By Jack Rafuse
Just a few short months ago, President Obama asserted that America was in dire need of fresh supplies of domestic energy. In his State of the Union address, he assured the public that his administration would work to designate “new offshore areas for oil and gas development.” This was a welcome sign – the president appeared to be championing all domestic energy sources.
Since then, however, officials in the administration and in Congress seemed to be ignoring the President’s words and pushing a conflicting approach. Their words and actions gave rise to worried questions about who’s in charge and what those officials want our government to do about our domestic energy policy.
For example, consider the words and actions of Interior Secretary Ken Salazar, the most-senior government official in charge of all oil and natural gas leases on federal lands and waters. In Virginia, where I live, Secretary Salazar disregarded recent pleas from Gov. Bob McDonnell and our legislators in Richmond to allow oil and natural gas drilling offshore. Even though Congress had ended the ban on offshore drilling in the Outer Continental Shelf (OCS) almost a year and half ago, Secretary Salazar and his Interior Department said that they needed another two years before it would even consider exploration and production of the conventional energy sources off our shores on the OCS.
Interior announced that position but gave no reasonable explanation for a decision that will force American consumers and businesses to wait years longer for access to new supplies of domestic oil and natural gas, energy that could help stabilize prices and provide fuel to power our economic recovery. The Secretary seemed to ignore the President’s words, the request of Virginia’s governor and legislators and the American public – which favors offshore drilling by a two-to-one margin!
In the Congress, the outlook for new domestic oil and natural gas production seemed even worse. As highlighted by the Institute for Energy Research, House-passed energy legislation – which Speaker Pelosi and her colleagues have hailed as a “bipartisan compromise” – places more domestic oil and natural gas off limits for America’s future energy mix. Some “compromise.”
Speaker Pelosi has touted that the legislation includes provisions for offshore drilling; in reality it only prohibits all exploration and production closer than 50 miles offshore and allows those activities only between 50 and 100 miles offshore. Yet according to the U.S. Geological Survey (USGS), a staggering 97 percent of our offshore oil resources lie closer to shore where they are banned by the House bill. This is a reflection of the divided opinion in two of the most energy-rich states that are also two of the highest energy demand states, and two that have experienced the worst of the latest recession – California and Florida.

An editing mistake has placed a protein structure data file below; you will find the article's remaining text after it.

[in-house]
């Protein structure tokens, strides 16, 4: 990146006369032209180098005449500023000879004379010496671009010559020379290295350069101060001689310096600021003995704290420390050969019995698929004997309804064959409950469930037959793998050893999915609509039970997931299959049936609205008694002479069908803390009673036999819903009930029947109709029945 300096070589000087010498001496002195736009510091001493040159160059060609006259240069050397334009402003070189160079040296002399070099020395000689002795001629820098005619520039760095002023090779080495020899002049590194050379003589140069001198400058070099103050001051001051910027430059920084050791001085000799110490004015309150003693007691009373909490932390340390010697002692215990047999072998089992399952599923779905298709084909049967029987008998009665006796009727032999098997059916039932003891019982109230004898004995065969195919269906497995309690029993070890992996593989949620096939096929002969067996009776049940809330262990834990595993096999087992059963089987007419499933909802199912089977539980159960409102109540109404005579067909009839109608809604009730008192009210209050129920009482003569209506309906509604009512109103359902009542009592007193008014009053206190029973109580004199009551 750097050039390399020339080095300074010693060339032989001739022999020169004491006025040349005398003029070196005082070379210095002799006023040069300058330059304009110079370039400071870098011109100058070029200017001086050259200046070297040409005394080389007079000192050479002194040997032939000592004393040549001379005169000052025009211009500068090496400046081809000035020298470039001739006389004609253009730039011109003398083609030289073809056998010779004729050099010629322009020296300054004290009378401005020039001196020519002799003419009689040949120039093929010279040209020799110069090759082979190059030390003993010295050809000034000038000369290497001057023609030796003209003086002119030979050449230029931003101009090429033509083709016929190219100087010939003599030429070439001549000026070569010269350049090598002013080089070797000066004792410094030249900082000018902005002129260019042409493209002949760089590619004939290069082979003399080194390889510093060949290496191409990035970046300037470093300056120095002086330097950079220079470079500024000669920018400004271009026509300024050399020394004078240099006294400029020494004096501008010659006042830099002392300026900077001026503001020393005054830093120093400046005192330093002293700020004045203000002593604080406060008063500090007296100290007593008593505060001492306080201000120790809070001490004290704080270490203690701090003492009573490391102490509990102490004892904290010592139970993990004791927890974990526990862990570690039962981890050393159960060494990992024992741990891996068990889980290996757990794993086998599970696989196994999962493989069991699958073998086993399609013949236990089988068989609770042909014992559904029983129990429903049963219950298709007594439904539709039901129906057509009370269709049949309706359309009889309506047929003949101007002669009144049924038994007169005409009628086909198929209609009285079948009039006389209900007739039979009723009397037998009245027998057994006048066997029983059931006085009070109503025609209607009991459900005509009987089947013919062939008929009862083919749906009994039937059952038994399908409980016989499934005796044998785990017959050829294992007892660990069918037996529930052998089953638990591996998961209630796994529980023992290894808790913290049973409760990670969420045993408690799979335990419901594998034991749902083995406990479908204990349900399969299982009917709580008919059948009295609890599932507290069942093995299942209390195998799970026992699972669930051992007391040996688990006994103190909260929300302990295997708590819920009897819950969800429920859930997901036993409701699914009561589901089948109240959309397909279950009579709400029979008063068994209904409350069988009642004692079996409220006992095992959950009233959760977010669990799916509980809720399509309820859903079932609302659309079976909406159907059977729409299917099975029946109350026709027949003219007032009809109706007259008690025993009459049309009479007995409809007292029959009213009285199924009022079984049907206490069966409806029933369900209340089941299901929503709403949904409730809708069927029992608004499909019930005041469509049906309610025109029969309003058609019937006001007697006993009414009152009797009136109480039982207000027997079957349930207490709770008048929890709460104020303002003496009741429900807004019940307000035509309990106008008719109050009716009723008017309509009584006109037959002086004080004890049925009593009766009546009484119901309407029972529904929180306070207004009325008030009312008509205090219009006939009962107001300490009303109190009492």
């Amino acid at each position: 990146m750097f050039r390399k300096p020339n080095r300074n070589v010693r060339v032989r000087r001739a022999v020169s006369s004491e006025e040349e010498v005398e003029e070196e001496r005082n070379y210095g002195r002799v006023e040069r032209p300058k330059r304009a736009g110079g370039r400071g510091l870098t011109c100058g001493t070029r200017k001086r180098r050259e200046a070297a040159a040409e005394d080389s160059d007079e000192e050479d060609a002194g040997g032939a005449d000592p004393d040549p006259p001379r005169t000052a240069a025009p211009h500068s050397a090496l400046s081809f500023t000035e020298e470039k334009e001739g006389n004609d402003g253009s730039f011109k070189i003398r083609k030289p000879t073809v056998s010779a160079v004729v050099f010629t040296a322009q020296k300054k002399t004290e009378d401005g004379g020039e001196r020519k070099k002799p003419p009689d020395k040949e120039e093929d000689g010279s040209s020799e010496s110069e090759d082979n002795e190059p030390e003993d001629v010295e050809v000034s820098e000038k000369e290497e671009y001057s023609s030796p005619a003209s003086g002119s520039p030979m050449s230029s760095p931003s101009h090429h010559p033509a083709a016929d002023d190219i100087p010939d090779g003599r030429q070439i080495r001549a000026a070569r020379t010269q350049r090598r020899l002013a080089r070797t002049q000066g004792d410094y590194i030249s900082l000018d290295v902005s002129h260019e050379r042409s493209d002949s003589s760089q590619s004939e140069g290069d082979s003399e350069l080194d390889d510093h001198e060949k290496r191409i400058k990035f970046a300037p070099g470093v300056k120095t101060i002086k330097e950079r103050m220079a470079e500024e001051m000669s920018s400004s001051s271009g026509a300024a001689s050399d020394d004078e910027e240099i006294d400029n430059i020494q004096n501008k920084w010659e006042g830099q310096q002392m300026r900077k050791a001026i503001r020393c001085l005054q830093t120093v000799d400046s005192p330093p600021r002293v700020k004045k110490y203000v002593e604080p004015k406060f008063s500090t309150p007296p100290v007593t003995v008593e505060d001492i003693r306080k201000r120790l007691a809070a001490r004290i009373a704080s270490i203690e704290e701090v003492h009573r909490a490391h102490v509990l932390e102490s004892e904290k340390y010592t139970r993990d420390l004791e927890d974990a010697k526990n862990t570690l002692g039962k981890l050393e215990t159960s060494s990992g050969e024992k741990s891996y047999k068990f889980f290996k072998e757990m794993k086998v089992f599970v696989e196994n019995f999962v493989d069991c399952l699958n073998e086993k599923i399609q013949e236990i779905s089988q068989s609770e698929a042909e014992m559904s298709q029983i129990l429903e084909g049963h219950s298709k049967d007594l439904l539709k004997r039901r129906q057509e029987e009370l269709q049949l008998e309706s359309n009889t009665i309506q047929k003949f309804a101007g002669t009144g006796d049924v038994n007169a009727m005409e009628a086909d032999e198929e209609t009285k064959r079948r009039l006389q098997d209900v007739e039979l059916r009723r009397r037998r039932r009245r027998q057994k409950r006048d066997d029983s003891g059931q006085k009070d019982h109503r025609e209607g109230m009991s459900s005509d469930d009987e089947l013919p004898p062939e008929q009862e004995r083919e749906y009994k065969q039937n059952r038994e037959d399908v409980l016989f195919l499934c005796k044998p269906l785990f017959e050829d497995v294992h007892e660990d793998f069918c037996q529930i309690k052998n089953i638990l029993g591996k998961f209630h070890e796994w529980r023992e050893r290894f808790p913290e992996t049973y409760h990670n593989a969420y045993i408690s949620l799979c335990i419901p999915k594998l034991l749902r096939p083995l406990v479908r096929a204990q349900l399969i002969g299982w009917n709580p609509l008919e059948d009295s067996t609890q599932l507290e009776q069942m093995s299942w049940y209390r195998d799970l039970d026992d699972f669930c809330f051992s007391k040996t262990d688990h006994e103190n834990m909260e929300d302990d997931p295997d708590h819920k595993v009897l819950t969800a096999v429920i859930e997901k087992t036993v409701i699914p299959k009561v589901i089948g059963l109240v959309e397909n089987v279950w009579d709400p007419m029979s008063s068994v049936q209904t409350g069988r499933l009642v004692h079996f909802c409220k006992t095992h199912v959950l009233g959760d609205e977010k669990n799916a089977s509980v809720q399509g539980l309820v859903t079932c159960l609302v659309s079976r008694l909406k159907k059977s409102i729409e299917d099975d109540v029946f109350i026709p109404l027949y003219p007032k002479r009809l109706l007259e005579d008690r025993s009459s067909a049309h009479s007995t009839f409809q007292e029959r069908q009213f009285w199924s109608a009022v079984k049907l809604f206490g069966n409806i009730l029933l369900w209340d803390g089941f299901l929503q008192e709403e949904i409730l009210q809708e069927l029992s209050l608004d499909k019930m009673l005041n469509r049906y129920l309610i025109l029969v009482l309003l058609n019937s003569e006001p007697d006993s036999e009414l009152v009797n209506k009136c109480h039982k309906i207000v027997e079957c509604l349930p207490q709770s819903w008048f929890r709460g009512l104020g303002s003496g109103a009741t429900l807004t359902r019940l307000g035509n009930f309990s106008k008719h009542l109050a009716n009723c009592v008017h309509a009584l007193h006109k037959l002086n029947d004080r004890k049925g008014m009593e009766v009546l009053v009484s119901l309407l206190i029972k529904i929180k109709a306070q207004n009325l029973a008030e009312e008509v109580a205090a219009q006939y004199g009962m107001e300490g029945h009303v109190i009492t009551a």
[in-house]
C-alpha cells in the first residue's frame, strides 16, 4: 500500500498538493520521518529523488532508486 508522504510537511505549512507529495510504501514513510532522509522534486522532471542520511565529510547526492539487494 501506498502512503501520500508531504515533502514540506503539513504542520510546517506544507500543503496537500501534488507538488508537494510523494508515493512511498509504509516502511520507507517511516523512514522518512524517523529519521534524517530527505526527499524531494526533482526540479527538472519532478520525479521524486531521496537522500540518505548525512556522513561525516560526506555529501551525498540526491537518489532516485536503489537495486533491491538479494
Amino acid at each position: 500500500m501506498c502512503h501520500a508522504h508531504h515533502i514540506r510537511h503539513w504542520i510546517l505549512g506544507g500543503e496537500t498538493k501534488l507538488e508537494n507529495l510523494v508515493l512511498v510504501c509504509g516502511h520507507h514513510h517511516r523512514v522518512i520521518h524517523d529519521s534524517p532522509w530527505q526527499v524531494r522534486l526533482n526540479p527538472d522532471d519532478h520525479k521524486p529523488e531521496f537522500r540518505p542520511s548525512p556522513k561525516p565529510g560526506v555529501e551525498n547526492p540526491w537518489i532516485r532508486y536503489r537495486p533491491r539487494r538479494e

Finally this week came an apparent turn in the right direction. Speaking at Andrews Air Force Base earlier on Wednesday, President Obama, accompanied by Secretary Salazar, announced his intention to modify the current drilling ban, thus opening up waters 50 miles off the coast of Virginia and in some regions off Florida’s shores. This will be the first, new oil and natural gas activity in the Atlantic Ocean in nearly 30 years. According to the USGS, the Virginia lease area may hold 130 million barrels of economically-developable oil and 1.14 trillion cubic feet (tcf) of natural gas. But earlier USGS figures estimated the Atlantic resource at about 4 billion barrels of oil and 37tcf of natural gas. Thus, most of the Atlantic’s energy reserves are still off-limits, and key energy-rich areas – such as Alaska’s Bristol Bay – remain closed to energy exploration. Much remains to be done if the nation is to benefit by its own resources.
This was a long-awaited first step, and a good one. Despite it, however, it’s time for policymakers to stop playing politics with our energy security. Beneath America’s waters are more than 86 billion barrels of oil and over 420 trillion cubic feet of natural gas. Hopefully, President Obama, his administration, and the Congress will recognize that we can no longer afford to continue jeopardizing America’s energy and economic future by restricting access to our affordable, reliable and abundant oil and natural gas.
Jack Rafuse, a former energy adviser to the Nixon administration, currently serves as principal of The Rafuse Organization, an independent consultancy on energy, security and trade issues.